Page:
Cyclone Idai Emergency
Oxfam responding to the deadly Cyclone Idai Emergency
Cyclone Idai hits southern Africa
Cyclone Idai has devastated the lives of more than 2.6 million people across southern Africa where heavy rains, which began on 6th March, have caused massive flooding across the region, destroying people’s homes and washing away their livestock and crops.
Oxfam responded with plans to reach up to half a million people in Mozambique, Malawi and Zimbabwe over the first three months. Oxfam and partners will truck in clean water and distribute water treatment and hygiene kits that contain items such as buckets, soaps, jerry cans and menstrual hygiene kits to prevent and contain cholera and other waterborne diseases.
UPDATE 29 APRIL: Three days after Cyclone Kenneth made landfall in the north of Mozambique, the death toll continues to rise. It is rare for cyclones to hit the northern end of the country, so people were not prepared. It is an especially rare weather event for two cyclones to hit Mozambique just six weeks apart. Rescue missions are underway for people facing landslides and flash flooding. This comes as authorities and agencies were still struggling to assist people in hard-to-reach areas following Cyclone Idai.
UPDATE 26 APRIL: Oxfam and partners are preparing to respond as Cyclone Kenneth makes landfall today in Mozambique. There are reports it will be one of the largest cyclones to ever hit the country. This comes as millions of people are still reeling from the devastating impacts of Cyclone Idai.
Cyclone Idai: One month on
One month on, thousands in Mozambique are still cut off from any help and are struggling to survive.
– “Like a war zone” says Oxfam, as destruction and suffering are still not fully mapped
– Despite initial appeals, international aid efforts are still grossly underfunded
– Aid agencies are already fully stretched and running out of resources
Oxfam and our local partner organisations in Mozambique are still finding thousands of people isolated and cut off from aid and resources.
Only a few days ago, with international and local partners, Oxfam embarked on a 24-hour journey via car, motorbike and canoe into isolated communities in the north of Beira, Mozambique. The team found some 2,000 people in Gentivo in desperate need, with an estimated 4,000 more remaining without access. Up to that point, the community had had no contact with outside help and were surviving off dates, coconuts and a few small fish they could catch.
Dorothy Sang, Oxfam’s Humanitarian Advocacy Manager, said that Oxfam and other international agencies are now planning an air drop of living-saving supplies into Gentivo.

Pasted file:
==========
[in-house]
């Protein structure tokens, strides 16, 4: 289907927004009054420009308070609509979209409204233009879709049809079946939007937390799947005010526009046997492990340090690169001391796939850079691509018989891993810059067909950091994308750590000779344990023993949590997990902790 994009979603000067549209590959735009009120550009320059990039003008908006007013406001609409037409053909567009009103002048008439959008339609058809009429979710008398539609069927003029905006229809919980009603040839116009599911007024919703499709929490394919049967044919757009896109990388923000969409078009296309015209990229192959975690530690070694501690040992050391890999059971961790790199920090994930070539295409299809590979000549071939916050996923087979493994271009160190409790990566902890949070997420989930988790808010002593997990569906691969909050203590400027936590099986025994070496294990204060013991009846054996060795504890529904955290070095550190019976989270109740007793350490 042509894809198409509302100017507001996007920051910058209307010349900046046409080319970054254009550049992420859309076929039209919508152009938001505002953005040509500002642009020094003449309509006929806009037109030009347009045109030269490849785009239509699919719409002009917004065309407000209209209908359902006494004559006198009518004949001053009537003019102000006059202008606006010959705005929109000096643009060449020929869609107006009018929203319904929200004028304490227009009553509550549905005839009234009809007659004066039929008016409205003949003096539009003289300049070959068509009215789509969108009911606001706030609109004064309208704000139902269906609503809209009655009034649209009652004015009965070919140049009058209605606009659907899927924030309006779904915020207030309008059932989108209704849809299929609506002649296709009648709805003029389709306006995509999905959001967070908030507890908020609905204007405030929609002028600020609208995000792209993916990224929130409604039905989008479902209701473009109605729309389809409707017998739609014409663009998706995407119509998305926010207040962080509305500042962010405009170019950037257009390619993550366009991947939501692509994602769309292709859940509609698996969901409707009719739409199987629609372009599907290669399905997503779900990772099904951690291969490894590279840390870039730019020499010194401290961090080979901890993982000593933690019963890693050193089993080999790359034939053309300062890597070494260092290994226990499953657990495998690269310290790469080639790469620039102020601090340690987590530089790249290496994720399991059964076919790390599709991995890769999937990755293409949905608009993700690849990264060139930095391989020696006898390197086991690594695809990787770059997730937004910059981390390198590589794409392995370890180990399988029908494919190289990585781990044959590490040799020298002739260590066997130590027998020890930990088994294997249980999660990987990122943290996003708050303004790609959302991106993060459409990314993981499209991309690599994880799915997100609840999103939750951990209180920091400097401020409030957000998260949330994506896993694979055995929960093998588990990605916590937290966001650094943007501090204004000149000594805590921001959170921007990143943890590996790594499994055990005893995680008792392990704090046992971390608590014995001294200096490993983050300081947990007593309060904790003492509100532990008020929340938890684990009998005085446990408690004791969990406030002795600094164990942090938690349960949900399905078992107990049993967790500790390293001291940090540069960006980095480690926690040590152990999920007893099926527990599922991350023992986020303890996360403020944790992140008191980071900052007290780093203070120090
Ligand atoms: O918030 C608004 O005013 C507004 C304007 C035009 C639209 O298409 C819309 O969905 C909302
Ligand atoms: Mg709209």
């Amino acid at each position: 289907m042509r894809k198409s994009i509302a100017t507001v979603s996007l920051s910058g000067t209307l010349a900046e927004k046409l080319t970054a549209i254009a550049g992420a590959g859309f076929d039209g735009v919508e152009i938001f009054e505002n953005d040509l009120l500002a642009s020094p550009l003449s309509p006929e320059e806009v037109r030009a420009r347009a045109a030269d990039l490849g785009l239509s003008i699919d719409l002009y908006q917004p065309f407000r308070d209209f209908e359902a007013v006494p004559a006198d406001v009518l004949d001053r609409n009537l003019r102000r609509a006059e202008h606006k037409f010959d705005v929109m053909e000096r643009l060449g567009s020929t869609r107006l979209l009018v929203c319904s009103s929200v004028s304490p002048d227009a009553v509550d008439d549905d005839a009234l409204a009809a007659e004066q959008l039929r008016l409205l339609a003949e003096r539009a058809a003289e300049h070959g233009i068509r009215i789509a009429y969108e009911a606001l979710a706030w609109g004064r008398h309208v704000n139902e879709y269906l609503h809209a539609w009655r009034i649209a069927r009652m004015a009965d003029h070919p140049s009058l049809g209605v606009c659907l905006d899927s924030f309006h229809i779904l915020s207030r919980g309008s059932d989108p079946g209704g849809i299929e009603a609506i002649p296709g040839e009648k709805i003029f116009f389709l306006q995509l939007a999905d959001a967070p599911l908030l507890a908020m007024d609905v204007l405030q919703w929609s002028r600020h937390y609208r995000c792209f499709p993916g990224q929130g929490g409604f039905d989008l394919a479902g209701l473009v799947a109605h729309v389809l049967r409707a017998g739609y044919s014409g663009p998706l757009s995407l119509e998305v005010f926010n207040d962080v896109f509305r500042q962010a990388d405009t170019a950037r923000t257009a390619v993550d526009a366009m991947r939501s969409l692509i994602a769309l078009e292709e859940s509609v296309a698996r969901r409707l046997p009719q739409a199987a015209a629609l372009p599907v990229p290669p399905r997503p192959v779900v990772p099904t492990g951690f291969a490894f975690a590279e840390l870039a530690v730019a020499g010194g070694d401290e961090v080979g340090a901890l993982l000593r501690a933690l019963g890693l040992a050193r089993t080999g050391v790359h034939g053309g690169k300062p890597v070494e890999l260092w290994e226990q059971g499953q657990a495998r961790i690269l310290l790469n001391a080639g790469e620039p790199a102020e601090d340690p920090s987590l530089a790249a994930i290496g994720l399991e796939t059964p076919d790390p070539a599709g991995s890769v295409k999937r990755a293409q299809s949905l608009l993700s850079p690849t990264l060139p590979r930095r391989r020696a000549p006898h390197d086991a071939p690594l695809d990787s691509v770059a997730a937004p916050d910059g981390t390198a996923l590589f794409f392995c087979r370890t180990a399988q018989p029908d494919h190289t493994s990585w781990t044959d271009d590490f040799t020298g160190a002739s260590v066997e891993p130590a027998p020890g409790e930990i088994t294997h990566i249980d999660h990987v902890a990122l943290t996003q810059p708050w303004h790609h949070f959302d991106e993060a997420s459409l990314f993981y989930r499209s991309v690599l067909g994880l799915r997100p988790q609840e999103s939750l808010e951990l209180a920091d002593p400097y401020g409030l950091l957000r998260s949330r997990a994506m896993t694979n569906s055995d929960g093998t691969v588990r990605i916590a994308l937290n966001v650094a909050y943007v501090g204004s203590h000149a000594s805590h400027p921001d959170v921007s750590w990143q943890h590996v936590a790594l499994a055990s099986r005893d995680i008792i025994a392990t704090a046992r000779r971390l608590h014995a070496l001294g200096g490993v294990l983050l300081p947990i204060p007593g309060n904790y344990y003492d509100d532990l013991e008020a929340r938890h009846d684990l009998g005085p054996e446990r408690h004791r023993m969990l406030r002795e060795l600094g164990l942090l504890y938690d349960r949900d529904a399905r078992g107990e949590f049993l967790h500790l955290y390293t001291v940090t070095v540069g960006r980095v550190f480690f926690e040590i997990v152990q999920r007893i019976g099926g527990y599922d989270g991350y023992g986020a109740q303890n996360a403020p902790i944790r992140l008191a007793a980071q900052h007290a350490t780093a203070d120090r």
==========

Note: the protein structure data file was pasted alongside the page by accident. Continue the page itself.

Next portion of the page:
“The tragedy is that Gentivo is not an anomaly, we know there are many more people still out there cutt off from help,” said Ms Sang. “They risk becoming utterly forgotten.”
Oxfam and our local partners in Mozambique have so far reached more than 50,000 people with clean water, emergency supplies and health and sanitation services to help stop the spread of cholera. There have been more than 4,000 recorded cases of cholera to date.
Stories from the ground: Madalema
Oxfam met Madalema at one of the transition centres in Guara Guara.
She is a single parent of two children. Her husband died six years ago and she is the sole provider for her family. She is from Buzi town and travelled to the centre looking for help when her home was destroyed. Buzi district is one of the hard to reach areas.
“We spent three days in the water.”
She and her family ran for safety on higher ground when the cyclone hit, but they returned afterwards to see what they could salvage from their home. That’s when the floods came. She and her children became trapped.
“We went back to see what we could save from our house. We could save nothing. We had to climb on the roof. I had each child in my arms, trying to save them.”
The family spent three days without food. She and her family were rescued by local community members in a canoe and she was taken to hospital for treatment.
“I have no family, no husband to look after us. We need a place to stay. I’ve got nothing now. There is nothing left.”
Stories from the ground: Maria
Cyclone Idai survivor Maria lost everything when Cyclone Idai hit.
“Everything is full of water where we lived. People and children died because of the water. Women died of hunger. Goats, ducks, cooking pots, food…everything went. We didn’t manage to save anything.”
“My sister lives in Nhanjera. I don’t know if she saved herself, if she died. I don’t know. I have family in Mutarare, I also don’t know if they live or if they died. Others are in Nhampoca, and I don’t know if they’re dead. When I try to call it says ‘try again later’.”